not sure what that means but we have an expression in yankeeland  that comes to mind

    My point is not that teams should never steal bases, just that they are overrated.

    The Red Sox did well at 87%, but even with that, the impact of the stolen base is not as great as most people would think.  They scored a lot of runs because they got on base.

     

    well add 2 that dale qualifying his words

    w/'' the runner must have a good success rate ''

    I'm not sure how much we all disagree

    I mean U admitted they can B important

    just not as important as those 'other people' (non stat geeks) think

     

    but U stat geeks crack me up some times

     

    Furthermore, there is no evidence that the threat of a stolen base has any secondary offensive value by distracting the pitcher or by putting pressure on the defense.  The value comes from having a runner on first, regardless of his speed, because any runner of first disrupts the normal defensive alignment.  

    Also, studies have shown that the threat of a stolen base negatively impacts the batter at the plate.

     

    U R 2 much stat girl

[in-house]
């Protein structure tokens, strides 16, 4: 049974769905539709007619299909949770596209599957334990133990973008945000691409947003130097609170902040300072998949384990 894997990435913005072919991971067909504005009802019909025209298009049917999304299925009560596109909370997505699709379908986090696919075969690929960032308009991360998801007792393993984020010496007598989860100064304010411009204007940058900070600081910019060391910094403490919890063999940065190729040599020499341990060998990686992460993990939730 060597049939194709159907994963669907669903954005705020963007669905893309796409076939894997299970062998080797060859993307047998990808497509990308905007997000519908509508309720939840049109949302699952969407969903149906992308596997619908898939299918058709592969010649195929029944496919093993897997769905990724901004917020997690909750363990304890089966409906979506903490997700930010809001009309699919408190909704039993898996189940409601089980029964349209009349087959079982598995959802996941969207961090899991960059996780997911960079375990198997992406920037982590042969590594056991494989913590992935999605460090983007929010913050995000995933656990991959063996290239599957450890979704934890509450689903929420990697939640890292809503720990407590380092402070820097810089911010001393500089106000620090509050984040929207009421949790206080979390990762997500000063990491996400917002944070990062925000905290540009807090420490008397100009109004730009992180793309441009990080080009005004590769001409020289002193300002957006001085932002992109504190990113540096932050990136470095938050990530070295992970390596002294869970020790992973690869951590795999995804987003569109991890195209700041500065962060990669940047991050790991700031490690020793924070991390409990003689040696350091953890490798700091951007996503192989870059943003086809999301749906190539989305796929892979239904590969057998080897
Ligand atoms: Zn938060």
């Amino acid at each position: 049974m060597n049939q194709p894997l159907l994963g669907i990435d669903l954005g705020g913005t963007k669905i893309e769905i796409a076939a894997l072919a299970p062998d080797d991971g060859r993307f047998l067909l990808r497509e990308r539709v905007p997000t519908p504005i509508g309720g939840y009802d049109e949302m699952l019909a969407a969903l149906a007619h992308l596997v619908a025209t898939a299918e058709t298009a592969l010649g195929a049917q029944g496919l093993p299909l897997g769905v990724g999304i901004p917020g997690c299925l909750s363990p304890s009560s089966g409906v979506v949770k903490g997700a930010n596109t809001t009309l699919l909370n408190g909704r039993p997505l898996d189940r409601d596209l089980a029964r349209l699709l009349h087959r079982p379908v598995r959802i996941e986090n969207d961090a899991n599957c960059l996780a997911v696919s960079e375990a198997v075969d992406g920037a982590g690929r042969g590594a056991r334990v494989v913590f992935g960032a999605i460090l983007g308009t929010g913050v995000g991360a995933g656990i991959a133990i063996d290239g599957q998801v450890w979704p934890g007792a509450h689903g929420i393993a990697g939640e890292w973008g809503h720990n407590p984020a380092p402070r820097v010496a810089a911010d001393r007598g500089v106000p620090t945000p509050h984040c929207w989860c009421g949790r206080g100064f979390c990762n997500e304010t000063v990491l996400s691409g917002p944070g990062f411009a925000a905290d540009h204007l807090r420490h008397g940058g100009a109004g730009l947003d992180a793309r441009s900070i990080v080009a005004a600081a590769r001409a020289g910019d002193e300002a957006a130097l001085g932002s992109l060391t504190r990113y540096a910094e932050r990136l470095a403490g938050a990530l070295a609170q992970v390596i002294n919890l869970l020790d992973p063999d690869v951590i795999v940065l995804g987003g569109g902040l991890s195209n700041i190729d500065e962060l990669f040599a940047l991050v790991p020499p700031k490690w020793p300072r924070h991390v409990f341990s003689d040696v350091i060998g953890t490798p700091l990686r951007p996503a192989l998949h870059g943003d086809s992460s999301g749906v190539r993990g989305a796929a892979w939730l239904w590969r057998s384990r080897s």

I was going 2 suggest

    U watch the games

    that U never saw ricky play

    but heck U saw johnny jr play enough

     

    I wonder how much of what U believe changes

    if we ever do get to the post PED era




     

    BTW stats geeks

    good luck

    with all these teams increasing the use of shifts

     

     
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  9. You have chosen to ignore posts from Hfxsoxnut. Show Hfxsoxnut's posts

    Re: Stolen Bases.

    In response to Pinstripejake's comment:
    [QUOTE]

    Here is my prediction. Ellsbury will have more stolen bases himself this season than the entire Saux team.

    [/QUOTE]

    Quite possible.  And it won't matter in the least.

     

     
  10. You have chosen to ignore posts from pumpsie-green. Show pumpsie-green's posts

    Re: Stolen Bases.

    In response to Hfxsoxnut's comment:
    [QUOTE]

    In response to Pinstripejake's comment:
    [QUOTE]

    Here is my prediction. Ellsbury will have more stolen bases himself this season than the entire Saux team.

    [/QUOTE]

    Quite possible.  And it won't matter in the least.

     

    [/QUOTE]

    Its Pike HFX, masquerading as a Yankee fan trying to stoke the forum. Guess he thinks everyone missed him here.

     
  11. This post has been removed.

     
  12. You have chosen to ignore posts from notin. Show notin's posts

    Re: Stolen Bases.

    In response to SonicsMonksLyresVicars' comment:
    [QUOTE]